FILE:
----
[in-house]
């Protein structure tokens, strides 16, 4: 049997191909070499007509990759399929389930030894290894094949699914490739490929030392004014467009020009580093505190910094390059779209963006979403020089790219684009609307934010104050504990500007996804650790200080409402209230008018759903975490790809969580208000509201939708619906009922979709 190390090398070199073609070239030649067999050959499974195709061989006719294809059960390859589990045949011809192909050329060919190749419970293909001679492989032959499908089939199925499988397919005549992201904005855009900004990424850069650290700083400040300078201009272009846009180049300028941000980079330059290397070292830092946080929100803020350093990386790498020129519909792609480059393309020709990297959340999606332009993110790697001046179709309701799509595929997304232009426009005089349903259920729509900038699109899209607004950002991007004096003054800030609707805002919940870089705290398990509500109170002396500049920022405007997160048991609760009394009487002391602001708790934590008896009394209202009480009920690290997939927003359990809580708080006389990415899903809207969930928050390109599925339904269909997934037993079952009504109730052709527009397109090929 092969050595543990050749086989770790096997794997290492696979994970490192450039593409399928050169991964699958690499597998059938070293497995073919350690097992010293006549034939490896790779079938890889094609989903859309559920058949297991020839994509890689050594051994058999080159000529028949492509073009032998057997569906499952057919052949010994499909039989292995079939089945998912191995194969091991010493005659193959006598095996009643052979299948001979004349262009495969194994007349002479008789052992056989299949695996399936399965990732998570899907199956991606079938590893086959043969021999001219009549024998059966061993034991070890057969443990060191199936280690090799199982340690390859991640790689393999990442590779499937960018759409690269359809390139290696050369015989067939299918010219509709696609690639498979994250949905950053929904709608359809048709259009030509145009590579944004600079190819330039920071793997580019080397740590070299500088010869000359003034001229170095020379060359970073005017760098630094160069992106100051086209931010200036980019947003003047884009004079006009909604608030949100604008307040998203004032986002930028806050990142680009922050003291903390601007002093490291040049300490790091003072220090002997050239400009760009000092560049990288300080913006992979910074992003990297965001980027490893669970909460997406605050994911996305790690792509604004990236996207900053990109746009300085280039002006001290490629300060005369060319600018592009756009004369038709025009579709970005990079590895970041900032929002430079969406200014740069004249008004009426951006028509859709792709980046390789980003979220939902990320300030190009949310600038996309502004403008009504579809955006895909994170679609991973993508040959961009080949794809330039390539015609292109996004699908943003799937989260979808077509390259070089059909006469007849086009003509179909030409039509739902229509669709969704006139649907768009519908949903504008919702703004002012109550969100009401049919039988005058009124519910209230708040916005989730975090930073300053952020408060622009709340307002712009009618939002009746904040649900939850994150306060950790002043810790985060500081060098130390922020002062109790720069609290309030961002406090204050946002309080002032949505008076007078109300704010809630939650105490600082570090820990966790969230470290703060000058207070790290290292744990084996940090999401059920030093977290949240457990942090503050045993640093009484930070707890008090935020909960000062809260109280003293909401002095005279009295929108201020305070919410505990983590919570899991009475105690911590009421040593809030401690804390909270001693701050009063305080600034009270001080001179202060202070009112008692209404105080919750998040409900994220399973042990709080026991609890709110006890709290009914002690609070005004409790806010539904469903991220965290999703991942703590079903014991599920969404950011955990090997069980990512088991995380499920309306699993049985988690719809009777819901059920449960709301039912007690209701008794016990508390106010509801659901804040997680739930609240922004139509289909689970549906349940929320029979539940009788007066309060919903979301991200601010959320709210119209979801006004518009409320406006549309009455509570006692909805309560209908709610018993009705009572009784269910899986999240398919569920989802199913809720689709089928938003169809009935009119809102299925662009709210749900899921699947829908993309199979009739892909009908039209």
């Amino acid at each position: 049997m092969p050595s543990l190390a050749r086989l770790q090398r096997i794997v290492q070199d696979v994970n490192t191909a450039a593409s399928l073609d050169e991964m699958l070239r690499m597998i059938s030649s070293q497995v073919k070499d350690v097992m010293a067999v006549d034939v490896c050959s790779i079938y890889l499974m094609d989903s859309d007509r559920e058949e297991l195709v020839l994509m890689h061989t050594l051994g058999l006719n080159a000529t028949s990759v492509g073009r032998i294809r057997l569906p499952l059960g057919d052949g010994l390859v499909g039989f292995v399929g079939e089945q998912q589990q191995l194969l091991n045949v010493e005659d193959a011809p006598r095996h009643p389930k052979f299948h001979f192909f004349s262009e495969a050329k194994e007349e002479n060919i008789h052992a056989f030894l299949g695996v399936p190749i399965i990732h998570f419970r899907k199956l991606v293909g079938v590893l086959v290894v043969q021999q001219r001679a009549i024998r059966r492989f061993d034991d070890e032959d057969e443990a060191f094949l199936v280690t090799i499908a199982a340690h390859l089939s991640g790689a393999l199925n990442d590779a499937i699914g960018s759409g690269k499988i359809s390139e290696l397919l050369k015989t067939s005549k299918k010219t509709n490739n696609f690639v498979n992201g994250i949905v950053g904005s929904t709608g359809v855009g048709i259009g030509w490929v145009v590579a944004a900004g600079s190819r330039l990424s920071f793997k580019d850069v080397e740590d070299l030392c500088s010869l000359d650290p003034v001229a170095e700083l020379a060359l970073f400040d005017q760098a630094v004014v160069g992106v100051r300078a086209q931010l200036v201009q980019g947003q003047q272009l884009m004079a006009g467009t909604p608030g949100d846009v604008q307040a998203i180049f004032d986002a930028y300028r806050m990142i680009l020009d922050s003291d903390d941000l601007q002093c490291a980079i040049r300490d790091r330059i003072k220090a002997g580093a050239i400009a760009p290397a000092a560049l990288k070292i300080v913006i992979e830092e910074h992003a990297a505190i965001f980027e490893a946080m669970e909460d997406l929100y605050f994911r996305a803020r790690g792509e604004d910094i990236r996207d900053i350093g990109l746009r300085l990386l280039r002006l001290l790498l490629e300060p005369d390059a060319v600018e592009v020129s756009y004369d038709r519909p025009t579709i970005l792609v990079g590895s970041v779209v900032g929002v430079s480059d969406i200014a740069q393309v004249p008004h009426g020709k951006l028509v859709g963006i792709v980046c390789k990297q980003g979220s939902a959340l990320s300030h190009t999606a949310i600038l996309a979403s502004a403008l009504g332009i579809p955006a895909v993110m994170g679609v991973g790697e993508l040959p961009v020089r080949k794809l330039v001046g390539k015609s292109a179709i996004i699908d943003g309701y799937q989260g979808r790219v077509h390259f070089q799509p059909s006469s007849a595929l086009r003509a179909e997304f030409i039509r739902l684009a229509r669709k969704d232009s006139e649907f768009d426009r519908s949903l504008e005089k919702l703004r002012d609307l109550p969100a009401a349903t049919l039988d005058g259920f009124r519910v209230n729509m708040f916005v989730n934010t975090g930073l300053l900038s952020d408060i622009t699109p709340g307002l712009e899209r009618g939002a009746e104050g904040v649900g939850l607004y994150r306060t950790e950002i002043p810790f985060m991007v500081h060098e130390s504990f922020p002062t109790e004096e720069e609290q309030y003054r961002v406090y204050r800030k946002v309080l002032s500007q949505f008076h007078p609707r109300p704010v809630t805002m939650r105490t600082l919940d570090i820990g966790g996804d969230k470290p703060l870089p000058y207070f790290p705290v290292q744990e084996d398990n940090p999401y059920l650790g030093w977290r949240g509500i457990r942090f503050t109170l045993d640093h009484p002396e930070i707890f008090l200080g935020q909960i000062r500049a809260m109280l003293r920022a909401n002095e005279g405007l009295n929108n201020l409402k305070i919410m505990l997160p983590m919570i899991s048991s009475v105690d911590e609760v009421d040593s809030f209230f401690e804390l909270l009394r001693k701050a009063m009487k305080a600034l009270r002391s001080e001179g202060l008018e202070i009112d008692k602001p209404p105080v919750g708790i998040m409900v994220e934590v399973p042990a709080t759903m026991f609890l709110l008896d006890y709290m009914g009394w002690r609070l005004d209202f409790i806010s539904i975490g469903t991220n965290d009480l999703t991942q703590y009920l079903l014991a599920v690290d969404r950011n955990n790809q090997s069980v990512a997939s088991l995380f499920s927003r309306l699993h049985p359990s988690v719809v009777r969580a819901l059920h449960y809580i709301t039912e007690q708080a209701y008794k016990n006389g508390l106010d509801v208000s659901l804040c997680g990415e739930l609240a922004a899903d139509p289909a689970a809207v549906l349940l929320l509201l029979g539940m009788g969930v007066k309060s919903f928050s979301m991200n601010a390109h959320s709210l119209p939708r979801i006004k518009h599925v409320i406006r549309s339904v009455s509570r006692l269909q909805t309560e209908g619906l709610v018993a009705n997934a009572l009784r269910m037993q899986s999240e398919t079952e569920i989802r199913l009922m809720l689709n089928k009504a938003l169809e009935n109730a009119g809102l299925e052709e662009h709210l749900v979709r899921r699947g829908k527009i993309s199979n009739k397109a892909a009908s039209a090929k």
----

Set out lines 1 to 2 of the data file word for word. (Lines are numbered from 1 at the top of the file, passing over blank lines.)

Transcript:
[in-house]
């Protein structure tokens, strides 16, 4: 049997191909070499007509990759399929389930030894290894094949699914490739490929030392004014467009020009580093505190910094390059779209963006979403020089790219684009609307934010104050504990500007996804650790200080409402209230008018759903975490790809969580208000509201939708619906009922979709 190390090398070199073609070239030649067999050959499974195709061989006719294809059960390859589990045949011809192909050329060919190749419970293909001679492989032959499908089939199925499988397919005549992201904005855009900004990424850069650290700083400040300078201009272009846009180049300028941000980079330059290397070292830092946080929100803020350093990386790498020129519909792609480059393309020709990297959340999606332009993110790697001046179709309701799509595929997304232009426009005089349903259920729509900038699109899209607004950002991007004096003054800030609707805002919940870089705290398990509500109170002396500049920022405007997160048991609760009394009487002391602001708790934590008896009394209202009480009920690290997939927003359990809580708080006389990415899903809207969930928050390109599925339904269909997934037993079952009504109730052709527009397109090929 092969050595543990050749086989770790096997794997290492696979994970490192450039593409399928050169991964699958690499597998059938070293497995073919350690097992010293006549034939490896790779079938890889094609989903859309559920058949297991020839994509890689050594051994058999080159000529028949492509073009032998057997569906499952057919052949010994499909039989292995079939089945998912191995194969091991010493005659193959006598095996009643052979299948001979004349262009495969194994007349002479008789052992056989299949695996399936399965990732998570899907199956991606079938590893086959043969021999001219009549024998059966061993034991070890057969443990060191199936280690090799199982340690390859991640790689393999990442590779499937960018759409690269359809390139290696050369015989067939299918010219509709696609690639498979994250949905950053929904709608359809048709259009030509145009590579944004600079190819330039920071793997580019080397740590070299500088010869000359003034001229170095020379060359970073005017760098630094160069992106100051086209931010200036980019947003003047884009004079006009909604608030949100604008307040998203004032986002930028806050990142680009922050003291903390601007002093490291040049300490790091003072220090002997050239400009760009000092560049990288300080913006992979910074992003990297965001980027490893669970909460997406605050994911996305790690792509604004990236996207900053990109746009300085280039002006001290490629300060005369060319600018592009756009004369038709025009579709970005990079590895970041900032929002430079969406200014740069004249008004009426951006028509859709792709980046390789980003979220939902990320300030190009949310600038996309502004403008009504579809955006895909994170679609991973993508040959961009080949794809330039390539015609292109996004699908943003799937989260979808077509390259070089059909006469007849086009003509179909030409039509739902229509669709969704006139649907768009519908949903504008919702703004002012109550969100009401049919039988005058009124519910209230708040916005989730975090930073300053952020408060622009709340307002712009009618939002009746904040649900939850994150306060950790002043810790985060500081060098130390922020002062109790720069609290309030961002406090204050946002309080002032949505008076007078109300704010809630939650105490600082570090820990966790969230470290703060000058207070790290290292744990084996940090999401059920030093977290949240457990942090503050045993640093009484930070707890008090935020909960000062809260109280003293909401002095005279009295929108201020305070919410505990983590919570899991009475105690911590009421040593809030401690804390909270001693701050009063305080600034009270001080001179202060202070009112008692209404105080919750998040409900994220399973042990709080026991609890709110006890709290009914002690609070005004409790806010539904469903991220965290999703991942703590079903014991599920969404950011955990090997069980990512088991995380499920309306699993049985988690719809009777819901059920449960709301039912007690209701008794016990508390106010509801659901804040997680739930609240922004139509289909689970549906349940929320029979539940009788007066309060919903979301991200601010959320709210119209979801006004518009409320406006549309009455509570006692909805309560209908709610018993009705009572009784269910899986999240398919569920989802199913809720689709089928938003169809009935009119809102299925662009709210749900899921699947829908993309199979009739892909009908039209």